Hurricanes/Cyclones and Tornados are both regarded as atmospheric vortices, however there exists no current research on the comparison between theory and flow structure of
such phenomena. Is it possible that research that has been achieved in one field may be used to further advance research in another? This thesis investigates the theory of
Hurricanes and Tornadoes and determines the similarities between such theories. This thesis also aims to detail the dynamics and bifurcations of vortices in general and theorise the flow structure, in particular the formation of the “eye” within Tornadoes, based upon vortex breakdown.
By reviewing vortex breakdown theory, it is believed that the formation of several breakdowns occurring in the core of a Tornado could cause a formation of an “eye” where little or no flow might occur. These breakdowns occur at some distance below the top boundary layer; however for increases in the swirl ratio the stagnation point, the point where the breakdown formation occurs, moves closer to the top boundary surface. The breakdown consists of a bubble like structure, flow is forced to reverse down the axis of the vortex and recirculate behind the stagnation point. It was found that the swirl ratio is the most dominate parameter that governs the structure of Tornado like vortices.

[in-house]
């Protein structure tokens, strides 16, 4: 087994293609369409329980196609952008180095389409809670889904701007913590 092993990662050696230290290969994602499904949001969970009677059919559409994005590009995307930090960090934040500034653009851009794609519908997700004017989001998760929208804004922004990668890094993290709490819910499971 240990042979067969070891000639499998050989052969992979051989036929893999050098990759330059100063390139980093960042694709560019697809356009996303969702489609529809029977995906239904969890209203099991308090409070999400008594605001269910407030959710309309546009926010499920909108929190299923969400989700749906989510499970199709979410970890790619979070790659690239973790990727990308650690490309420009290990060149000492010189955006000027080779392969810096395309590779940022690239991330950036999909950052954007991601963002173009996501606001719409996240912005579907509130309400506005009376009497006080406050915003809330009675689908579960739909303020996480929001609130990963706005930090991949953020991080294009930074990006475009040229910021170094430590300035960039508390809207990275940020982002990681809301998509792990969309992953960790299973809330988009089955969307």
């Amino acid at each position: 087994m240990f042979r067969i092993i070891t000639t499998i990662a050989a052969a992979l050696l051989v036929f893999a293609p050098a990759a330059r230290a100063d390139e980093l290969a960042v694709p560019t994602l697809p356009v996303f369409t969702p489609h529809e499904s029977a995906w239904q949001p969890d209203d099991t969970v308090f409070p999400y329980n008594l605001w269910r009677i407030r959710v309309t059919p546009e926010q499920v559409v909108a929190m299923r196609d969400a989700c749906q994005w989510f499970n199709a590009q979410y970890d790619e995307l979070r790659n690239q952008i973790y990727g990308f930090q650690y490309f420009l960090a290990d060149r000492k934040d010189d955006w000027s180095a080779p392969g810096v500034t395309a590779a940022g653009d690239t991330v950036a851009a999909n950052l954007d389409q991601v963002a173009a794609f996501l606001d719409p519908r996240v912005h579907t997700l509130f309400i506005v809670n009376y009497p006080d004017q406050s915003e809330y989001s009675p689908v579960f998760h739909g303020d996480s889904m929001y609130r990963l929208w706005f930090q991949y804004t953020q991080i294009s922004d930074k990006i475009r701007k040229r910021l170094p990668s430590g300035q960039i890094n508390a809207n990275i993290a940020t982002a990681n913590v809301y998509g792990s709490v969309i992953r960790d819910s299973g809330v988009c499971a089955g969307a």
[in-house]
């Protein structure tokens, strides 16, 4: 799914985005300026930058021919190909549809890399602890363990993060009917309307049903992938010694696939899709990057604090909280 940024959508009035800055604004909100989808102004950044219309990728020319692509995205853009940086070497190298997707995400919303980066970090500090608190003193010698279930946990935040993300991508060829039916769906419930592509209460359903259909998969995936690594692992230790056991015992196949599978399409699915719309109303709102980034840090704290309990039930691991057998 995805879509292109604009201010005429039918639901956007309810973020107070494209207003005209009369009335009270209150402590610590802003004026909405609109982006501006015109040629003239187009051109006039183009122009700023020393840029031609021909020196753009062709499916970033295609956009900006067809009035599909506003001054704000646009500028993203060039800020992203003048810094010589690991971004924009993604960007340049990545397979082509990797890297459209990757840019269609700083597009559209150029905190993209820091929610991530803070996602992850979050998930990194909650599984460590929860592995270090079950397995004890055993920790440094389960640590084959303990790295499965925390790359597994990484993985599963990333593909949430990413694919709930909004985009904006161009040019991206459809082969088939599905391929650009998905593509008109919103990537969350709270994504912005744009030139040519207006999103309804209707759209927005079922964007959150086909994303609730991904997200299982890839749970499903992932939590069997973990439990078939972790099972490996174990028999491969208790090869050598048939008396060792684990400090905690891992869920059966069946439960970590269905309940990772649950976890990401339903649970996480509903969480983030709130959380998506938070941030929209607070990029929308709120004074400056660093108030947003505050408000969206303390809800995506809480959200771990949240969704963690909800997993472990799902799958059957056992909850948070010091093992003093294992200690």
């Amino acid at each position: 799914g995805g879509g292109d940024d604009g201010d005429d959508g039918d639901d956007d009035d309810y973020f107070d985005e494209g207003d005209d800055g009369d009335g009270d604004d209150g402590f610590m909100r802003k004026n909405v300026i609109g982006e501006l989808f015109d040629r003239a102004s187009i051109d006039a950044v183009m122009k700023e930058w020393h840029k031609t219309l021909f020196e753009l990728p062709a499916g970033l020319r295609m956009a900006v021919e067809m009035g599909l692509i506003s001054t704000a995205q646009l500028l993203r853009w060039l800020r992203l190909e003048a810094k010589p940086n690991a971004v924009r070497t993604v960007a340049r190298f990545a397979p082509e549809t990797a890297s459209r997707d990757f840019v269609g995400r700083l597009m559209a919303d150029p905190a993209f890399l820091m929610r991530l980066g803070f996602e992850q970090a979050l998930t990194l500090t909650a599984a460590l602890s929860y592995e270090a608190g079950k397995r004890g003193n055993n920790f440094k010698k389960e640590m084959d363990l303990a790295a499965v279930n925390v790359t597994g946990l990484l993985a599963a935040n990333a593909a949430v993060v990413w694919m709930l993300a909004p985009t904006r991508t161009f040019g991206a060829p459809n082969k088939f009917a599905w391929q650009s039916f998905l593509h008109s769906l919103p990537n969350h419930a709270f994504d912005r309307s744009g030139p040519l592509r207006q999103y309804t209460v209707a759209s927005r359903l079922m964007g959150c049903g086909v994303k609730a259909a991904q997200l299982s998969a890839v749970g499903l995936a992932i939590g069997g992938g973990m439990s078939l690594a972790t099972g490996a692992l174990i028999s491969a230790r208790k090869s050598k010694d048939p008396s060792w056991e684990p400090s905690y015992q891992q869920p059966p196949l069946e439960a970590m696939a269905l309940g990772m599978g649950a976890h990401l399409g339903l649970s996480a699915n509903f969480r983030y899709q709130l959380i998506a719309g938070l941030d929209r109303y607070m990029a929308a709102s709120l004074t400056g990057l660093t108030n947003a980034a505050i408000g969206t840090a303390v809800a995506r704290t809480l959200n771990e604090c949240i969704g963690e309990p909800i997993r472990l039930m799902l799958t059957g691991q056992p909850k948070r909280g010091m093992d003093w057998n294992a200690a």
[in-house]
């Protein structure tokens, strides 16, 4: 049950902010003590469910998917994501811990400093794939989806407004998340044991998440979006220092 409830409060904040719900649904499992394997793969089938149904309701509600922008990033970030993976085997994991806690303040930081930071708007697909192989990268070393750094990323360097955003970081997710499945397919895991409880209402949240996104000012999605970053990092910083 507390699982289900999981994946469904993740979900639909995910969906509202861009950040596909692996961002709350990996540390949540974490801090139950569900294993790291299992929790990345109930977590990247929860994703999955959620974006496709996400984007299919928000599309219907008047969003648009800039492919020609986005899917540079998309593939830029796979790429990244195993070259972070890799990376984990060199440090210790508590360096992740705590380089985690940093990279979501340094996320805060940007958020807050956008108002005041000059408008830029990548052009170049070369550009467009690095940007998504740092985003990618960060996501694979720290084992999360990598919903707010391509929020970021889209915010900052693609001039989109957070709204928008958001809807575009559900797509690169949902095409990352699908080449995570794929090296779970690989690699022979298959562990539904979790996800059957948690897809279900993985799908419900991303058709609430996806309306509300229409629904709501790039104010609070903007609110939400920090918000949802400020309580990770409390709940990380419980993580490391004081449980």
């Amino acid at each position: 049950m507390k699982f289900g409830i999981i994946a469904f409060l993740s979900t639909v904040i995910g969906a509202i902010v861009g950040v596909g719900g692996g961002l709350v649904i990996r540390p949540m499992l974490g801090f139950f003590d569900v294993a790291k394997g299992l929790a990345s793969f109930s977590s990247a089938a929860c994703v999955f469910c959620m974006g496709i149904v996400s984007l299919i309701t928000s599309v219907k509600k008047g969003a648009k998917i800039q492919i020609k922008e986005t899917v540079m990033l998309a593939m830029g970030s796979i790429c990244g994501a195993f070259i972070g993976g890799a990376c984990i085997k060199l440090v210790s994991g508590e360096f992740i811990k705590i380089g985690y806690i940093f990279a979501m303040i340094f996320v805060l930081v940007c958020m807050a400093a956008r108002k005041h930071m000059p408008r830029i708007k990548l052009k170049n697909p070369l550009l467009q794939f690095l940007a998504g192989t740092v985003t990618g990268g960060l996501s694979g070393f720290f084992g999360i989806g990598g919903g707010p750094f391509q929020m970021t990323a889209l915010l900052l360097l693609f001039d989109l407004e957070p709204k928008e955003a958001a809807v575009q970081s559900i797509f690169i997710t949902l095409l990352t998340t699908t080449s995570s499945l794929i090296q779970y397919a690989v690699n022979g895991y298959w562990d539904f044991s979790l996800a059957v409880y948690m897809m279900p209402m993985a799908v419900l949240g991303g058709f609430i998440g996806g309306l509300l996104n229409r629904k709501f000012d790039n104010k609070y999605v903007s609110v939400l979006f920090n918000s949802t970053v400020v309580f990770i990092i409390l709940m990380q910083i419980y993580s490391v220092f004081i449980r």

From comparisons of the flow structures in Cyclones/ Hurricanes and Tornadoes they appear to be similar. However unlike Tornadoes where the flow structure is primarily described by the Reynolds number and the swirl ratio, Cyclones are primarily influenced by the coriolis parameter and other conditions around them. Essentially Cyclones are driven by large
amounts of latent heat of condensation thus a Cyclone visualised as a giant vertical heat engine.
Thus similarities between Cyclones/Hurricane and Tornadoes are small, hence using theoretical information describing the flow within a Cyclone provides little or no benefits in
the area of Tornadoes, and vice versa.